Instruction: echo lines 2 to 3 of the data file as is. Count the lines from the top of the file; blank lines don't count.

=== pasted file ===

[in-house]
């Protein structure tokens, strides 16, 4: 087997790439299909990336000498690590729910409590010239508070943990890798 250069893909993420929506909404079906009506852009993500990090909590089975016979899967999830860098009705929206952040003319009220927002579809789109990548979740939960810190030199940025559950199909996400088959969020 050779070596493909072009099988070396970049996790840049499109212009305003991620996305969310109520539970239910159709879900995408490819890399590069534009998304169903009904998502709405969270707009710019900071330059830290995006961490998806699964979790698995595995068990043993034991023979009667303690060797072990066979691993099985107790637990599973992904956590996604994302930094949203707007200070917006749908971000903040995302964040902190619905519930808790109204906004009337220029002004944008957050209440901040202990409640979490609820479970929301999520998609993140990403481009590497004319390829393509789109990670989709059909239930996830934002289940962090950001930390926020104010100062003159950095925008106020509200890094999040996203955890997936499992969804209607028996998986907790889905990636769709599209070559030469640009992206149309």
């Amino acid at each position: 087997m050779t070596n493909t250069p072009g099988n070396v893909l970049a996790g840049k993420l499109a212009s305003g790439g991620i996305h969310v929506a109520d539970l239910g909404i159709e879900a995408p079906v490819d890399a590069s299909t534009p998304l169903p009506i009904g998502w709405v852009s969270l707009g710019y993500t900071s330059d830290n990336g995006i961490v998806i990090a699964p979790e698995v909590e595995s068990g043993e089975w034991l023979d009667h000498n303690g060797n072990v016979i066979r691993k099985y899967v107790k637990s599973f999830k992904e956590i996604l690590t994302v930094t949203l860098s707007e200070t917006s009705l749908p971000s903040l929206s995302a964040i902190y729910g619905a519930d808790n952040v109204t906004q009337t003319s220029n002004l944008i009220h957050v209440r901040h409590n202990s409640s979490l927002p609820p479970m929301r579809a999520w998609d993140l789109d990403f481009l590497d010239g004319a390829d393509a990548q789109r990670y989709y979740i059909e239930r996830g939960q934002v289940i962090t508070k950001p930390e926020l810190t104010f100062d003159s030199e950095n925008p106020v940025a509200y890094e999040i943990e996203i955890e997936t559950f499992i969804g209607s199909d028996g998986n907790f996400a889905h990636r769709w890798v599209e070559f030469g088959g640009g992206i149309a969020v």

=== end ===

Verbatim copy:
């Protein structure tokens, strides 16, 4: 087997790439299909990336000498690590729910409590010239508070943990890798 250069893909993420929506909404079906009506852009993500990090909590089975016979899967999830860098009705929206952040003319009220927002579809789109990548979740939960810190030199940025559950199909996400088959969020 050779070596493909072009099988070396970049996790840049499109212009305003991620996305969310109520539970239910159709879900995408490819890399590069534009998304169903009904998502709405969270707009710019900071330059830290995006961490998806699964979790698995595995068990043993034991023979009667303690060797072990066979691993099985107790637990599973992904956590996604994302930094949203707007200070917006749908971000903040995302964040902190619905519930808790109204906004009337220029002004944008957050209440901040202990409640979490609820479970929301999520998609993140990403481009590497004319390829393509789109990670989709059909239930996830934002289940962090950001930390926020104010100062003159950095925008106020509200890094999040996203955890997936499992969804209607028996998986907790889905990636769709599209070559030469640009992206149309």
């Amino acid at each position: 087997m050779t070596n493909t250069p072009g099988n070396v893909l970049a996790g840049k993420l499109a212009s305003g790439g991620i996305h969310v929506a109520d539970l239910g909404i159709e879900a995408p079906v490819d890399a590069s299909t534009p998304l169903p009506i009904g998502w709405v852009s969270l707009g710019y993500t900071s330059d830290n990336g995006i961490v998806i990090a699964p979790e698995v909590e595995s068990g043993e089975w034991l023979d009667h000498n303690g060797n072990v016979i066979r691993k099985y899967v107790k637990s599973f999830k992904e956590i996604l690590t994302v930094t949203l860098s707007e200070t917006s009705l749908p971000s903040l929206s995302a964040i902190y729910g619905a519930d808790n952040v109204t906004q009337t003319s220029n002004l944008i009220h957050v209440r901040h409590n202990s409640s979490l927002p609820p479970m929301r579809a999520w998609d993140l789109d990403f481009l590497d010239g004319a390829d393509a990548q789109r990670y989709y979740i059909e239930r996830g939960q934002v289940i962090t508070k950001p930390e926020l810190t104010f100062d003159s030199e950095n925008p106020v940025a509200y890094e999040i943990e996203i955890e997936t559950f499992i969804g209607s199909d028996g998986n907790f996400a889905h990636r769709w890798v599209e070559f030469g088959g640009g992206i149309a969020v």